The Economist recently posted an online article about which business schools rank highest on the global chart. The ranks are defined by the average income of students who have graduated and are gainfully employed in the business world.
The chart does not only show the rank of a certain school and average income. It is riddled with other variables that are taken in to account during the ranking process, for example the mean work experience of students defined in years.
The chart can get somewhat confusing due to all the numbers, but in this case I don’t think they will loose the reader. The average individual that reads The Economist, I would imagine, is probably the number savvy type. You know… like an Economist.
Their demographic of readers probably feels more enlightened to information that has a heavy emphasis on mathematical data. However, I did find it odd that some of the groups of students from said schools had a different “mean of work experience”. I would think that in order to get more accurate information, only students with the same amount of work experience would be analyzed in order to combat extraneous outliers from marring data.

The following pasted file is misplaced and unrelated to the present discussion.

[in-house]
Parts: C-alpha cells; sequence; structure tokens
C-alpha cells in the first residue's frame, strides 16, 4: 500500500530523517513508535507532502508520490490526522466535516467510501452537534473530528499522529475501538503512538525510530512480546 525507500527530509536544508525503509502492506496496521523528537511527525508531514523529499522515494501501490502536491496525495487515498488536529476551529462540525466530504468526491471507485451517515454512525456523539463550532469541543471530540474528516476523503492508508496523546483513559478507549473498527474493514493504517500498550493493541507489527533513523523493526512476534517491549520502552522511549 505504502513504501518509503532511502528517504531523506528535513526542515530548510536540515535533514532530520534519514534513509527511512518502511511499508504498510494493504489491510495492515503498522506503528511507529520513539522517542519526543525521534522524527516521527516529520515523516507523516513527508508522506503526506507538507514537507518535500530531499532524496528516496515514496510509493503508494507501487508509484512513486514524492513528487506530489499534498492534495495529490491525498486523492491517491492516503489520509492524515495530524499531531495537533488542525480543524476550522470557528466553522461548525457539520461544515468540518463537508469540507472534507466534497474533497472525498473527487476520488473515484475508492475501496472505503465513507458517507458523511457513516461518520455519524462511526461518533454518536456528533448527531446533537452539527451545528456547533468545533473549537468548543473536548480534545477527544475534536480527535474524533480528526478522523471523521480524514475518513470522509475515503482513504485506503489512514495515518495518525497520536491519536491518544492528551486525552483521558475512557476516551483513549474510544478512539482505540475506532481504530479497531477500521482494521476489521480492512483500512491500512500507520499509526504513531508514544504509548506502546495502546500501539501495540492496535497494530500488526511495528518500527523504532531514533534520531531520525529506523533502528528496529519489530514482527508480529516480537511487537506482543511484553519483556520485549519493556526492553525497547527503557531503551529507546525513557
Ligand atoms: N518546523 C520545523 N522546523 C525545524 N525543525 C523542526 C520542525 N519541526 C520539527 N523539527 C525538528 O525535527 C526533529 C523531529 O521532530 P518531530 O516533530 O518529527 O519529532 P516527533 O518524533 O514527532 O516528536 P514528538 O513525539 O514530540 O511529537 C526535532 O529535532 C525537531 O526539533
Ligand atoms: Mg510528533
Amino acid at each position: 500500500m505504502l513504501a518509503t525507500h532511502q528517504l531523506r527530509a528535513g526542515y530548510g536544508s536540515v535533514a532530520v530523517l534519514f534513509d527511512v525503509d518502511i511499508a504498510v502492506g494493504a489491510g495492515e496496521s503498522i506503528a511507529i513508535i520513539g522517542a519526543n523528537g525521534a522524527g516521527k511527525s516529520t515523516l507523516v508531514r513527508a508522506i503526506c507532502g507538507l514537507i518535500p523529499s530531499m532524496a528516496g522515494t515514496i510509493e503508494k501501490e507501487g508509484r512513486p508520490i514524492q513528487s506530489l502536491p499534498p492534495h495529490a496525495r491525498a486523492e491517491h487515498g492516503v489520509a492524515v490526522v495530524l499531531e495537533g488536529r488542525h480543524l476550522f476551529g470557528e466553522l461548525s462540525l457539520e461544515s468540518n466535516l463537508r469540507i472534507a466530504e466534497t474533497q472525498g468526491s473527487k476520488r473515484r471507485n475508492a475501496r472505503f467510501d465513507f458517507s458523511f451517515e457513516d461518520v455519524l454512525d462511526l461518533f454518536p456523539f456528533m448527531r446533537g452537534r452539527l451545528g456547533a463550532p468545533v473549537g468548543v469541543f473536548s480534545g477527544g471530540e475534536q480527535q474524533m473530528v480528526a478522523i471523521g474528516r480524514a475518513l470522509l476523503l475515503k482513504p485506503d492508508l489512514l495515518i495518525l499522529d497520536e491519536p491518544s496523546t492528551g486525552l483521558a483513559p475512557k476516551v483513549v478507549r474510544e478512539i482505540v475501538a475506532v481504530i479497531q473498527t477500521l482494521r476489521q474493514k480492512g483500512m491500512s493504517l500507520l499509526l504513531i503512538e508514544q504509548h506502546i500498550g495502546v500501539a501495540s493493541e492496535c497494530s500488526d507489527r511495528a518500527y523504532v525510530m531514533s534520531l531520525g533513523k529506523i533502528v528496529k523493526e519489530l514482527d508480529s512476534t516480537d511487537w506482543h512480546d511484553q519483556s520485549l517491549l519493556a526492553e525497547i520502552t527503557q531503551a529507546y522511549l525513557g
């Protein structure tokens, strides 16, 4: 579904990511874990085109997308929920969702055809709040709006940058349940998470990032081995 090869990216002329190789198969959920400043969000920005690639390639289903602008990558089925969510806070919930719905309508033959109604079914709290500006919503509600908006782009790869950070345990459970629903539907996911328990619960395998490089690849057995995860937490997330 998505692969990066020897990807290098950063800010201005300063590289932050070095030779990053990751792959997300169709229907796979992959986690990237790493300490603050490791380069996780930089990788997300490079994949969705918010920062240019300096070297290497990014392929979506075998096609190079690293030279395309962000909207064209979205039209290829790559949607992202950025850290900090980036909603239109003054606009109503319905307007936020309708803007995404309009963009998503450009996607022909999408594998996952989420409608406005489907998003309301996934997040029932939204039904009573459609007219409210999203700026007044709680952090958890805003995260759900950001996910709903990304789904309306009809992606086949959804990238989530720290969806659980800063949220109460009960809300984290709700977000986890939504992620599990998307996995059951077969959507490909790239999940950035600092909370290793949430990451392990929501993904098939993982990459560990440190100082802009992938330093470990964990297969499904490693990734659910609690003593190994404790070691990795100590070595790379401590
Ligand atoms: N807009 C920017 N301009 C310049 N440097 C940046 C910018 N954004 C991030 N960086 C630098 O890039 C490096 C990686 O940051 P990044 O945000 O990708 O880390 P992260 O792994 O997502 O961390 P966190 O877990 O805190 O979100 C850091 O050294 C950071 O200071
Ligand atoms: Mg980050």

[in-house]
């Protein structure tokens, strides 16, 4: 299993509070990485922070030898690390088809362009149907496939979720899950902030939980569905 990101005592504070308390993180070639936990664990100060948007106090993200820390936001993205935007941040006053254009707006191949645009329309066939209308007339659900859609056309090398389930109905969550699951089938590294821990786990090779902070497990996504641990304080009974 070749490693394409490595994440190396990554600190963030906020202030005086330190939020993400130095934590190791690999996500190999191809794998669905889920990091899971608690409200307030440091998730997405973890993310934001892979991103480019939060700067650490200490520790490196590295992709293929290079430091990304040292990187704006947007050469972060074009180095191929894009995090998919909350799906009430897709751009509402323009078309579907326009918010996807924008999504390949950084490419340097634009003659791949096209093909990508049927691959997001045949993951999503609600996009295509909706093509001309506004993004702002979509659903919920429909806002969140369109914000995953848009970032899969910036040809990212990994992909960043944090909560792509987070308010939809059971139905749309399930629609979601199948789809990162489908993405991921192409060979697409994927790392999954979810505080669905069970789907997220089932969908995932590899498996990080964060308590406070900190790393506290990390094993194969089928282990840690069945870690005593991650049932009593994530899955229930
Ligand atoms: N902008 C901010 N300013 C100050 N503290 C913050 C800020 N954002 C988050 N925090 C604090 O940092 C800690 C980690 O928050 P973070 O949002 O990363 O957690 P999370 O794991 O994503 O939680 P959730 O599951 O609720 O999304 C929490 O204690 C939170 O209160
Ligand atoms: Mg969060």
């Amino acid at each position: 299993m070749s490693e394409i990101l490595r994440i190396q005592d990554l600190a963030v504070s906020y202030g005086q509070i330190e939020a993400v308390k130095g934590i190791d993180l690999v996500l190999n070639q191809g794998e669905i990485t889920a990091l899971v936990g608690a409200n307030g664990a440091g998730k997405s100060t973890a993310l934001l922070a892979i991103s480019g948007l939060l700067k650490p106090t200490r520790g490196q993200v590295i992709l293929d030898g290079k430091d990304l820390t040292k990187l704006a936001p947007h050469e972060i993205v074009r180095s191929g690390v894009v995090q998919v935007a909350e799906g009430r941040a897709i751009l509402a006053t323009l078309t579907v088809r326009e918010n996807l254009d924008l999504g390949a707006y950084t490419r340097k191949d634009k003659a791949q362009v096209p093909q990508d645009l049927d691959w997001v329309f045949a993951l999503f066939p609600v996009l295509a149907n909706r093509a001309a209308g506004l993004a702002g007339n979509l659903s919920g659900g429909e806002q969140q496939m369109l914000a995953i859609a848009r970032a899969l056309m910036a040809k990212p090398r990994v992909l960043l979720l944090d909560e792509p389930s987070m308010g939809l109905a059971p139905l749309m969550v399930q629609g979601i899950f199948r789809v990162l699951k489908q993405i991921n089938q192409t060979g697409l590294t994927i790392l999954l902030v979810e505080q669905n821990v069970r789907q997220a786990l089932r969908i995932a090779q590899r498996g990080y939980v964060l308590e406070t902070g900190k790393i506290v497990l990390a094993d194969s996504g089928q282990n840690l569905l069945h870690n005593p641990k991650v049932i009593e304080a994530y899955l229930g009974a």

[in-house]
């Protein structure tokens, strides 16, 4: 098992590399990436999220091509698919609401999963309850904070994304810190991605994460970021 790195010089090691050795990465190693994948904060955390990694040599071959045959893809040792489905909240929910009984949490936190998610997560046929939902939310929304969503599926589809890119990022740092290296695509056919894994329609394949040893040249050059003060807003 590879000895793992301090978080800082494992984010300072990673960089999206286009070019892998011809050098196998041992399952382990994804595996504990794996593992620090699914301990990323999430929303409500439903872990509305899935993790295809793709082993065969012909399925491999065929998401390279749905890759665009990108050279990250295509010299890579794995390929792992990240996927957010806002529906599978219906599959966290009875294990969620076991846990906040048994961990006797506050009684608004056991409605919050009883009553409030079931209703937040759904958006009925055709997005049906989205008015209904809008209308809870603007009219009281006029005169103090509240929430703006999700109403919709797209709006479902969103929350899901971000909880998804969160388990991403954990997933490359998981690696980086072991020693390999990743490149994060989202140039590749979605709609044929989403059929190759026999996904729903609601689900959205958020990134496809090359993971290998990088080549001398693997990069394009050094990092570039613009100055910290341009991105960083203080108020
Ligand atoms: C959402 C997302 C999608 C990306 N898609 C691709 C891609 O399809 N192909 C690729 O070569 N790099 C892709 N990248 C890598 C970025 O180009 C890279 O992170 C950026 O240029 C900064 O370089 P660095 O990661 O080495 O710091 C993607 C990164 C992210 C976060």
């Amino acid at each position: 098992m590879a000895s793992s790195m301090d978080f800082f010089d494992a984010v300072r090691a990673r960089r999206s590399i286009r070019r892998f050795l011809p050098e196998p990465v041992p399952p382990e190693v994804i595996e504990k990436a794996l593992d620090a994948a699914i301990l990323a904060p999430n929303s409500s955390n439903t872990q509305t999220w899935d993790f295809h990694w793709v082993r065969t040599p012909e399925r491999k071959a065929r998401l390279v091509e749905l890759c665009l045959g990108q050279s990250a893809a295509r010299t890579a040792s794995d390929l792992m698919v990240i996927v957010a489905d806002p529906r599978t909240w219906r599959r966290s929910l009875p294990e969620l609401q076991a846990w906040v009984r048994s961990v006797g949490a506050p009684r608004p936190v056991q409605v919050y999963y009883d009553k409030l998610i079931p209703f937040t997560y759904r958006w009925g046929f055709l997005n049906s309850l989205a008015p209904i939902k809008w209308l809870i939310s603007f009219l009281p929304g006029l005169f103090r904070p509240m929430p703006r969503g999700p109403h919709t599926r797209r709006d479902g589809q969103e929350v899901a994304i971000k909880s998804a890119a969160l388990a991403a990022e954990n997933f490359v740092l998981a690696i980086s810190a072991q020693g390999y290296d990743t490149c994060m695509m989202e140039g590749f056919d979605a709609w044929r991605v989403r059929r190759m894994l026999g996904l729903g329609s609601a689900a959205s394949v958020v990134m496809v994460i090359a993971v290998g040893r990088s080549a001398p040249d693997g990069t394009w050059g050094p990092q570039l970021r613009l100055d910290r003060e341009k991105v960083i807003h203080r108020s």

It is the same concept that we discussed in class concerning whether or not to use mean or median. If one group has 5 more years of work experience than the other, then I don’t think they are “statistically equal”.
For The Economist it is okay to use such a chart. If this information was to be used by the local news it would have to be more simplified in order to connect with a broader group of consumers.